Even the CEO can take it personally

Since blogging about the science of motivation, my interest in removing the confusion, lack of trust and bad behaviour caused by financial incentives within organisations has been renewed. It seems I’m not alone. The Science of Motivation article has been one of the most read on this site in recent weeks, and I’ve discovered and enjoyed reading lots of creative action ideas by Derek Irvine on this subject.

We often hear criticism aimed at the very top of the organisation. They set the agenda, the tone, if only they would behave, set the right example, do the right thing etc., then everything would be alright. It’s easy to point the finger of blame at a somewhat distant figure. I was heartened to read an interesting study from the Academy of Management which indicates that a CEO with a strong sense of connectedness to the organisation, is much more likely to behave in a sustainable, inclusive way, than one who is not. Here’s a short extract from the Academy of Management article:

“One might expect that a CEO who identifies strongly with his or her firm will see nothing wrong with using the company resources for personal use, but our findings suggest the opposite to be the case,” comments James Westphal of the University of Michigan, a co-author of the study with Steven Boivie of the University of Arizona, Donald A. Lange of Arizona State University, and Michael McDonald of the University of Central Florida. “What we found instead,” he adds, “is that such executives tend to shun lavish perquisites that shareholders and the public resent, perks which, in fact, have been shown to be associated with significant underperformance of company stock.”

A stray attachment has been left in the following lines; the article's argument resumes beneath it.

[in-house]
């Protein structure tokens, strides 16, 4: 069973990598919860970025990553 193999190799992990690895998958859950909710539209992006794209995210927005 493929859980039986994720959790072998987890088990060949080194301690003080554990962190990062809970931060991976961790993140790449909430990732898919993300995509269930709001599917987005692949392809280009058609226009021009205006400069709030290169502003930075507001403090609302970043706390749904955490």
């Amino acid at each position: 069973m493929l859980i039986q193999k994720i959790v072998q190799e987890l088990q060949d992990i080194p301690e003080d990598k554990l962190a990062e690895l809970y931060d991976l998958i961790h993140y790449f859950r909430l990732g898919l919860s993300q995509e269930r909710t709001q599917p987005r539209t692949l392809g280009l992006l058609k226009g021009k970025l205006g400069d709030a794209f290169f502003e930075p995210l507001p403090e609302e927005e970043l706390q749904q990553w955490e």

CEOs with strong company identification also tend to avoid corporate strategies that are likely to be at odds with the interest of shareholders. For example, they are less than half as likely as CEOs with weak company identification to increase their companies’ level of unrelated diversification, a strategy that the study characterizes as “a form of corporate empire-building…associated with lower financial performance, lower stock prices, and greater institutional pressure to divest.”

I encourage you to read more about this, it has certainly helped me pause to reflect and appreciate that there are leaders out there who get it. Now how do we strengthen the currently weak connection between most CEOs and their front line staff and build on this desire to do the right things for the right reasons? Based on the popularity of another article on our site, Visible Leadership is Great, Can We Have Some Please? I suggest a lot of CEOs could do worse than start to walk the floor, have a few honest, sincere conversations with colleagues and show through their behaviour that we’re all in the business of great customer service together.

Author: Doug Shaw

Artist and Consultant. Embracing uncertainty, sketching myself into existence. Helping people do things differently, through an artistic lens.

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